I was lucky to catch him on the way to an appearance on ABC's 20/20 to talk about his book. I wanted to know: how well does the "page 69 test" work for Doing Nothing?
Here's what Tom reported:
In many ways page 69 is representative: In discussing the dean of the 18th century literary writers, Samuel Johnson, who created a character or persona called "The Idler," I talk about the way that character speaks to us: "We have met the Idler," I write, "and he is us." I also describe how, as in the case of many other writers and characters, Johnson's Idler is really not entirely idle. Johnson himself was, I go on to say, a closet workaholic who presented himself as a slacker, just as Benjamin Franklin, who usually is presented as an exemplar of the work ethic, is in fact a closet slacker. I crack wise a little on the page, so it's representative in that way, but it has perhaps a little more direct quotation from the person I'm talking about than usual: about a quarter of the page is in Johnson's words. That's in part because Johnson is fun to read, and I wanted to share that fun. Since the book is largely chronological, the attention to the 1760s is representative in that it's early in that chronology, not representative in that most of the book is about later eras. My guess is that sentence length, pacing, diction, style, etc., etc., is about the same as the whole.Thanks to Tom for the input.
Click here and here to read excerpts from Doing Nothing.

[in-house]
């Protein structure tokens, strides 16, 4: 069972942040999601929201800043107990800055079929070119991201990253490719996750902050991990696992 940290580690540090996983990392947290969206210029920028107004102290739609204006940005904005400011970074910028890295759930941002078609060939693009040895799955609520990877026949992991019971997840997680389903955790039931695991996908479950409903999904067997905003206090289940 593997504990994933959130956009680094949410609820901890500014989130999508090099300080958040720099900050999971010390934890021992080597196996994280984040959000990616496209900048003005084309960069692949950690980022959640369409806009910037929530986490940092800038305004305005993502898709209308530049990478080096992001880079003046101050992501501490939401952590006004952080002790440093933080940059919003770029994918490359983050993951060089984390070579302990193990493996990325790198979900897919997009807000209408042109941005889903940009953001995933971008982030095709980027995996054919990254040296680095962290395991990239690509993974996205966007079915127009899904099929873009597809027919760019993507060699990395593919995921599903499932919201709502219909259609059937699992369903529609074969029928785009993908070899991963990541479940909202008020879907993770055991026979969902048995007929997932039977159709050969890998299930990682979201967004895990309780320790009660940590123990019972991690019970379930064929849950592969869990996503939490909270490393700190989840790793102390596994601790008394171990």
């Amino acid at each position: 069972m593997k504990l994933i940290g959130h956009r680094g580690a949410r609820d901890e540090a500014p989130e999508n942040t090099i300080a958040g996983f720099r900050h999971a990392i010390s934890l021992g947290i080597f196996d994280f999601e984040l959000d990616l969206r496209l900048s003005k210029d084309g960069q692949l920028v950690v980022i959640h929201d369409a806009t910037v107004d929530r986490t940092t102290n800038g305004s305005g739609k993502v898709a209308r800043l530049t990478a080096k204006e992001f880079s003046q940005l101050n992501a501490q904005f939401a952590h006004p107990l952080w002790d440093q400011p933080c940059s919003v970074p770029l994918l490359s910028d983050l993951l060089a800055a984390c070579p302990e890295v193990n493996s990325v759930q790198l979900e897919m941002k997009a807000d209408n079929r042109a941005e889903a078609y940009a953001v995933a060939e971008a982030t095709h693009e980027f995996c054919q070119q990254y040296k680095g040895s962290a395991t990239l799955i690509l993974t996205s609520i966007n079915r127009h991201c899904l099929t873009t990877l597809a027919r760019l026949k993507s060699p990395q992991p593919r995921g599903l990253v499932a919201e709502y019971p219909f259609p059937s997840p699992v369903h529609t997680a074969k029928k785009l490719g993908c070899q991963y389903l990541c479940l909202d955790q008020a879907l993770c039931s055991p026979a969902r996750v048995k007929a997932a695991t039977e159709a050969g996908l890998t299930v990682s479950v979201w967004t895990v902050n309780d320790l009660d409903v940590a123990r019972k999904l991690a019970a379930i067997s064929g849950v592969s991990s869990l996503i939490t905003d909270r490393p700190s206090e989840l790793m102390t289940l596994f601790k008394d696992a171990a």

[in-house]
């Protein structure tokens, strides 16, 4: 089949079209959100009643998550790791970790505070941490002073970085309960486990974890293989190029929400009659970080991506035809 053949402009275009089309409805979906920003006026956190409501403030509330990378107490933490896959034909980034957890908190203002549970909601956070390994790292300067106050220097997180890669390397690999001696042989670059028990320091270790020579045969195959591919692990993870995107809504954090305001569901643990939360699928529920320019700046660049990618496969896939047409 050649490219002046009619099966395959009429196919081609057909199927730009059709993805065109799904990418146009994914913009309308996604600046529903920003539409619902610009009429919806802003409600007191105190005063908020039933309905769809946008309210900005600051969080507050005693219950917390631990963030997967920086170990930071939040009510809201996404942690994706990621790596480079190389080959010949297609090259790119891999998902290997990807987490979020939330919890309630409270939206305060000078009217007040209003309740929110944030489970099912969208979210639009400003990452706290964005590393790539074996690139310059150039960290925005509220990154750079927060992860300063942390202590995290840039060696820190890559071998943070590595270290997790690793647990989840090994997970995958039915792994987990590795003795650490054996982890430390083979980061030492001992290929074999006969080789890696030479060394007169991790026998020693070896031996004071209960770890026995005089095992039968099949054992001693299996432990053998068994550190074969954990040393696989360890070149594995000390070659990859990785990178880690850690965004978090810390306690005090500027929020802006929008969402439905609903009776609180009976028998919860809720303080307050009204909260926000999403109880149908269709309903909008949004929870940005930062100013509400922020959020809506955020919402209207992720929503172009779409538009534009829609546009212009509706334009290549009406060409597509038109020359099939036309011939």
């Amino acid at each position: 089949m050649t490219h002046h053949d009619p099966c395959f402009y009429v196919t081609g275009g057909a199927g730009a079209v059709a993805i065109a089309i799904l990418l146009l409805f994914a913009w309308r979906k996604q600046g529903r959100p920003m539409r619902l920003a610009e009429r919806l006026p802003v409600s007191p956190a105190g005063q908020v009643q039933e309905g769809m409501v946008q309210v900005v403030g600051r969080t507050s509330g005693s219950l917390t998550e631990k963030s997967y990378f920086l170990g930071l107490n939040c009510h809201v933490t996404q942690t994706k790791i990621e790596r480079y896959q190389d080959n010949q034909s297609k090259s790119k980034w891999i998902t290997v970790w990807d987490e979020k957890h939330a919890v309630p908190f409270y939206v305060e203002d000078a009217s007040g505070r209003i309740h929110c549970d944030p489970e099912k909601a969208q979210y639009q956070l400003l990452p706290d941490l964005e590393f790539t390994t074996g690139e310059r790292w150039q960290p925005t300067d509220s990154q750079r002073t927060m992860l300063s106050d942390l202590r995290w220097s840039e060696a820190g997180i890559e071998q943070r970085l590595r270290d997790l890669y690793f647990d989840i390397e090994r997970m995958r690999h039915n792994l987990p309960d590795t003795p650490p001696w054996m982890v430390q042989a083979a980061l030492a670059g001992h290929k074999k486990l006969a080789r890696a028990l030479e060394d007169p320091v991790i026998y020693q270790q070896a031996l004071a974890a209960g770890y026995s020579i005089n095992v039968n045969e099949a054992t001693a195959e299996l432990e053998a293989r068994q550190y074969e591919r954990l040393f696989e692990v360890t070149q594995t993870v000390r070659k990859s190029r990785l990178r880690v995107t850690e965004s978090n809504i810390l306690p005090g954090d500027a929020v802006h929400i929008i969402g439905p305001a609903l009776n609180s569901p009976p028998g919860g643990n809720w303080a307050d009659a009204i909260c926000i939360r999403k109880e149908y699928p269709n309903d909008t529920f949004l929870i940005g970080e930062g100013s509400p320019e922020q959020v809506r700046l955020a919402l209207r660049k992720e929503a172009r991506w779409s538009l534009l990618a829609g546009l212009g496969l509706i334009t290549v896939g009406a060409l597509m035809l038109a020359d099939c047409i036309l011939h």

Doing Nothing earned the thumbs up from Dave Barry in the Sunday New York Times Book Review.
Larry Sears wrote in the Christian Science Monitor that this "book is a fascinating ... analysis of both workers and slackers throughout the past 250 years of Anglo-American history. It begins as a small family story and then expands into a complex examination of the duality of work and leisure, including commentary from a variety of writers and intellectuals."
Are you too lazy to read those excerpts and reviews? Then click here and listen to Yvette Doss talk about Lutz's book in a commentary for NPR.
Lutz is also the author of Crying: The Natural and Cultural History of Tears (1999). His American Nervousness, 1903: An Anecdotal History was a New York Times Notable Book in 1991.
So much for sloth. Looking for a deadly sin that might elevate your pulse? Click here.
Previous "page 69 tests":
Libby Fischer Hellmann, A Shot To Die For
Nelson Algren, The Man With the Golden Arm
Bob Harris, Prisoner of Trebekistan
Elaine Flinn, Deadly Collection
Louise Welsh, The Bullet Trick
Gregg Hurwitz, Last Shot
Martha Powers, Death Angel
N.M. Kelby, Whale Season
Mario Acevedo, The Nymphos of Rocky Flats
Dominic Smith, The Mercury Visions of Louis Daguerre
Simon Blackburn, Lust
Linda L. Richards, Calculated Loss
Kevin Guilfoile, Cast of Shadows
Ronlyn Domingue, The Mercy of Thin Air
Shari Caudron, Who Are You People?
Marisha Pessl, Special Topics in Calamity Physics
John Sutherland, How to Read a Novel
Steven Miles, Oath Betrayed
Alan Brown, Audrey Hepburn's Neck
Richard Dawkins, The Ancestor's Tale